Financial Daily from THE HINDU group of publications
Friday, Jul 19, 2002
RBI & Other Central Banks
Money & Banking - RBI & Other Central Banks
RBI cheers up Govt with Rs 10,300-cr dividend
NEW DELHI, July 18
FOR a third consecutive year, the Reserve Bank of India has pitched in a big way to help the Centre tide over its cash flow problems.
The RBI, which is the Government's debt manager, has decided to transfer close to Rs 10,300 crore as dividend to the Government out of its surplus profit for 2001-02 (July-June), according to the Secretary, Department of Economic Affairs (DEA), Mr C.M. Vasudev.
The dividend payout, ratified by the RBI board at its meeting in Chennai earlier this week, is almost Rs 950 crore higher than last year. In fiscal 2001-02, the RBI transferred Rs 9,350 crore as dividend from its surplus profits. The proceeds came in handy to the Centre for partially bridging the shortfall in the budgeted realisation of disinvestment receipts and tax revenues.
"The Rs 10,300 crore dividend payout made by RBI this time will improve the cash flow position of the Centre. The proceeds will be made available immediately," Mr Vasudev said. The RBI's substantial profits have been on account of improved earnings on its foreign currency assets including gold and also higher income from domestic sources. These include interest income from the bank's holding of Government securities, discount earnings on treasury bills and the commission it earns as the debt manager for the Government.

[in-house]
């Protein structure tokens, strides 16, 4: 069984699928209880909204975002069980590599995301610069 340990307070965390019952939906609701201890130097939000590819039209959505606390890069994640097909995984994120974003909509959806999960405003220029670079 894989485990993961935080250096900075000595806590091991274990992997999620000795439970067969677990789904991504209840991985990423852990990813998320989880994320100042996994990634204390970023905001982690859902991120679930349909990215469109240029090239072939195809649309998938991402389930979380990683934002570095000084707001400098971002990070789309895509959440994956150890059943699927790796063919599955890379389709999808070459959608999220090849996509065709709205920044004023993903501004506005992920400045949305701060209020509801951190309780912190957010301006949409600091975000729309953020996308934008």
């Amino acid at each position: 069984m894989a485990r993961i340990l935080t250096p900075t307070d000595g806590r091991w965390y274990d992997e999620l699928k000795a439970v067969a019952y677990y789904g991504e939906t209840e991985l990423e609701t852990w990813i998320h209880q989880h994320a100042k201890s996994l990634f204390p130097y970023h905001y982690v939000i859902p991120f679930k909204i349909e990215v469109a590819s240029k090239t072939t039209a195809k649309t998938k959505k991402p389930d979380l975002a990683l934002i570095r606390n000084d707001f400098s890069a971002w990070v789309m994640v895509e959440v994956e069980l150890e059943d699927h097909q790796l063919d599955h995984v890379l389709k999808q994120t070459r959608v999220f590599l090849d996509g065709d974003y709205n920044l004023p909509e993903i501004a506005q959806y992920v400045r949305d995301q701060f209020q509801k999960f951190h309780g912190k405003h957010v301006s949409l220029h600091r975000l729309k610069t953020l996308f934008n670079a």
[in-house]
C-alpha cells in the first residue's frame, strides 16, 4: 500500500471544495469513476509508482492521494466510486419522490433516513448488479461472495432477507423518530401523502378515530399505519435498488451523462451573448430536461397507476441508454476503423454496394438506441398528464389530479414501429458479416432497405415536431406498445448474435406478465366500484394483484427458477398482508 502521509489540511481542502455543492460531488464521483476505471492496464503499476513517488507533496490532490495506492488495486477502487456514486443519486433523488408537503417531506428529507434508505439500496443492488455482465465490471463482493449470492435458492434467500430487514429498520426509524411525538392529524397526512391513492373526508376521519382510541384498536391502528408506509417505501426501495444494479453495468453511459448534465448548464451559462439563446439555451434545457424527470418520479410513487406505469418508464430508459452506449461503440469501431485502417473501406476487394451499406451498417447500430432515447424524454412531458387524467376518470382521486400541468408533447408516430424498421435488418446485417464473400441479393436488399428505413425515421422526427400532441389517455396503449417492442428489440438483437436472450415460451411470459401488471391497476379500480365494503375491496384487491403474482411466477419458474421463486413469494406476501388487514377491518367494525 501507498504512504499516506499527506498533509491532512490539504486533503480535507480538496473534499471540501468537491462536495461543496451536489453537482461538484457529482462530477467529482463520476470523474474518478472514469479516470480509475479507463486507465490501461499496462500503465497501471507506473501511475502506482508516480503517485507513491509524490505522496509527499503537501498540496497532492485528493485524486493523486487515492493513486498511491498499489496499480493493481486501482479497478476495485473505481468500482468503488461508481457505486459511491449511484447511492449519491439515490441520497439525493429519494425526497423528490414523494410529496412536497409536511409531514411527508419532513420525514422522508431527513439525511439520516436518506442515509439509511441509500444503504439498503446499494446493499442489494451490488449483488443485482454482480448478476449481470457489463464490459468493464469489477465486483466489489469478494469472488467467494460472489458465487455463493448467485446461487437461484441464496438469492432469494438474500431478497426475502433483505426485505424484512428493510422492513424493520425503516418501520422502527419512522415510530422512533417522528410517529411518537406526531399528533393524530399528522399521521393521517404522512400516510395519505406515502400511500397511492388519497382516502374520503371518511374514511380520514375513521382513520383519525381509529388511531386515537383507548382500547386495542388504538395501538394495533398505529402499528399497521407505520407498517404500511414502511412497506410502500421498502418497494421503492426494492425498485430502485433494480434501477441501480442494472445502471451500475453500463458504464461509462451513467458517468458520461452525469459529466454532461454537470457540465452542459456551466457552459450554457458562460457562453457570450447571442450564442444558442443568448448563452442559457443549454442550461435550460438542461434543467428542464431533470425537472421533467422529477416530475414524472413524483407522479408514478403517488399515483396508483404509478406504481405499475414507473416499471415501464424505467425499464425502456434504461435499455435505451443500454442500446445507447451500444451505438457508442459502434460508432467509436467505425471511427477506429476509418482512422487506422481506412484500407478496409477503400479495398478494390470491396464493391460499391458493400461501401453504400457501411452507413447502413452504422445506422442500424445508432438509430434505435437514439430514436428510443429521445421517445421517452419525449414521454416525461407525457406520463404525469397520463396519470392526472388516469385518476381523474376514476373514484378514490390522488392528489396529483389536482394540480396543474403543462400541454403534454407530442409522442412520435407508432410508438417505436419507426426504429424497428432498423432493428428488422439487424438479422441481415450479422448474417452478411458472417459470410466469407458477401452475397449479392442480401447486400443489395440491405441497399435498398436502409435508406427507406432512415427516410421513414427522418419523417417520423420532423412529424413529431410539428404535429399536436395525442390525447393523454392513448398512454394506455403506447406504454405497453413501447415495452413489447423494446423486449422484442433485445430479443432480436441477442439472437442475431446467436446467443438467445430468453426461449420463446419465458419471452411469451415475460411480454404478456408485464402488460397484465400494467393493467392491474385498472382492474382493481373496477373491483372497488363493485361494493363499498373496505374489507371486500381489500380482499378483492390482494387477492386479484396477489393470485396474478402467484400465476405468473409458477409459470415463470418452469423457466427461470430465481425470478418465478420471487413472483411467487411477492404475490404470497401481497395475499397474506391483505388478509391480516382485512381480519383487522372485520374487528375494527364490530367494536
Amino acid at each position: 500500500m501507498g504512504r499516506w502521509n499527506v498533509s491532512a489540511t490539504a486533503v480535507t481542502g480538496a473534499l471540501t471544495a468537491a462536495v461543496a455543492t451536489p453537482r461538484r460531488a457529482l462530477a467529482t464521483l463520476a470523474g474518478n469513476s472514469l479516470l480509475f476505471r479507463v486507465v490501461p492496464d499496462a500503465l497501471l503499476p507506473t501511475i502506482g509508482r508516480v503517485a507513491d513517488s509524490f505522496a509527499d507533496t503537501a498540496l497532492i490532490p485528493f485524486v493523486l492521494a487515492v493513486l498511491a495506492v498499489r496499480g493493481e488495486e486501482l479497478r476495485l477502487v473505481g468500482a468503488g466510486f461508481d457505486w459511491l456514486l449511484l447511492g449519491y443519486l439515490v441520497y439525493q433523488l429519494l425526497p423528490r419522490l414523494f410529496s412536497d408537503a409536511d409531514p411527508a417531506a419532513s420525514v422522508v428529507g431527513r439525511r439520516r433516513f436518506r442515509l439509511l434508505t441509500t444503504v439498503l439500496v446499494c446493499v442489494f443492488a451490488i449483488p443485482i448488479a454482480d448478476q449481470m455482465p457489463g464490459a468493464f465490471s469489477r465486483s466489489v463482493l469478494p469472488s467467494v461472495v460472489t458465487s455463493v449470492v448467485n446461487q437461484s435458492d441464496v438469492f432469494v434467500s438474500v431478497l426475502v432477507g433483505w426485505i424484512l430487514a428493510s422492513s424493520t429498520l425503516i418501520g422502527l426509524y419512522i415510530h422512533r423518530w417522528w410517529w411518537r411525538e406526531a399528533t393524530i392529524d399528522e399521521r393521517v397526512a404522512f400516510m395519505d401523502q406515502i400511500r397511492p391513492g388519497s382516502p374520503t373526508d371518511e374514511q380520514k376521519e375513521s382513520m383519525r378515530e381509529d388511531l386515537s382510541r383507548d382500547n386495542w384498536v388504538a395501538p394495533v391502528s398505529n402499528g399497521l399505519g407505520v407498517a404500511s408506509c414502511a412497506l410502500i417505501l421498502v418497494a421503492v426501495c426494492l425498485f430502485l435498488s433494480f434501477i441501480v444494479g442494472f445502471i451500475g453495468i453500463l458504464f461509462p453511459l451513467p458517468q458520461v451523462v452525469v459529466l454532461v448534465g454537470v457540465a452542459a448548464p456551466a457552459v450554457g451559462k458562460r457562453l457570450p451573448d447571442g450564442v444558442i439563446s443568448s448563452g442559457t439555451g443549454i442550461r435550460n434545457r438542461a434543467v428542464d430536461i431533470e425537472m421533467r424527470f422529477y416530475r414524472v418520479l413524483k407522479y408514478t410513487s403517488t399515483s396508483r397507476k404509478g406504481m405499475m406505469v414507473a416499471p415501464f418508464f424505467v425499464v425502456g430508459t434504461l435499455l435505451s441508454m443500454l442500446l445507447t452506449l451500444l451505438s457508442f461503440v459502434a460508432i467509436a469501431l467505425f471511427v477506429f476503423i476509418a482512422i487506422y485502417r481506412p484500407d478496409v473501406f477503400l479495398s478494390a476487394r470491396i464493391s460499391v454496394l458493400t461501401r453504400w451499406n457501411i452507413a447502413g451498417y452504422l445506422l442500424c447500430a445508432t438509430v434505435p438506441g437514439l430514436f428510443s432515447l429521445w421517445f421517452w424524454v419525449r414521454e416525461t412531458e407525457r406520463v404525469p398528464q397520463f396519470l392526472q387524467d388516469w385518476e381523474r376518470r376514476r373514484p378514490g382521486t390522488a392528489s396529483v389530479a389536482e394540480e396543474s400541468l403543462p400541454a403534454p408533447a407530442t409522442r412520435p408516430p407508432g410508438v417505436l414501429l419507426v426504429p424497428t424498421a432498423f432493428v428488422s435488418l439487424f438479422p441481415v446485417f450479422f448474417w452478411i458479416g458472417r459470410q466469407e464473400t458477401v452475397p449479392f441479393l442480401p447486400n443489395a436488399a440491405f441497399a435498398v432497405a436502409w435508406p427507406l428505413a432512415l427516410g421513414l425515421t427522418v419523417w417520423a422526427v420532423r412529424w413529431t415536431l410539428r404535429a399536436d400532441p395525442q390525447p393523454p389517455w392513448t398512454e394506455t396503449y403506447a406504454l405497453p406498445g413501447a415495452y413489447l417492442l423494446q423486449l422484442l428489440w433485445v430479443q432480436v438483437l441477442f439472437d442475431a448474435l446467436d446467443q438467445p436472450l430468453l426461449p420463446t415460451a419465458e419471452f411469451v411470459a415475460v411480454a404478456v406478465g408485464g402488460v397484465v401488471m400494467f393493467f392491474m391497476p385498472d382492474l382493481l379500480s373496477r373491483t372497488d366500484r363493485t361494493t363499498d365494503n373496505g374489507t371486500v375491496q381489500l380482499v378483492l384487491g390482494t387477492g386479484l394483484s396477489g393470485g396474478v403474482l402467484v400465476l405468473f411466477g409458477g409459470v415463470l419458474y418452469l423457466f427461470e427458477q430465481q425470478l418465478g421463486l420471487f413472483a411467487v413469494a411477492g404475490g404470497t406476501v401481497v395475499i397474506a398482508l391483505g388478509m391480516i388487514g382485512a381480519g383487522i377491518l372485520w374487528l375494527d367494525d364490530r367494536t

The Finance Ministry had internally budgeted a realisation of Rs 9,350 crore as dividend from the RBI for this fiscal. The amount has been factored in the budgeted estimate of Rs 18,805 crore from dividends and profits of public sector enterprises.
This is third time that the RBI has come to the Centre's rescue. However, unlike last year, the Centre's tax collections in the first quarter of the current fiscal have been buoyant, logging a 20 per cent growth over the corresponding period last year. At the same time, non-Plan expenditure interest payment has been 62 per cent higher, resulting in extra cash outgo.
Over the last decade, starting from 1999-92, the transfer of profits from the RBI to the Government has been progressively higher. Prior to that, large amounts from the profit of the bank were appropriated for crediting to various statutory funds for loans and advances for agriculture development, industrial and housing financial institutions before transferring the surplus.
RBI's payout to the Government in 1990-91 (corresponding to the Centre's fiscal year 1991-92) was a mere Rs 350 crore.
After the Centre took over the exchange risk liabilities arising out of the FCNR deposits from July 1993, transfer of additional profits from the RBI to the Government have been higher to facilitate the takeover of these liabilities and to avoid extra budgetary provisions.
The substantial transfer of surplus to the exchequer is also due to the RBI compensating the Government for the interest differential on account of conversion of special securities aggregating Rs 20,000 crore carrying a coupon rate of 4.6 per cent into marketable securities in 1997.
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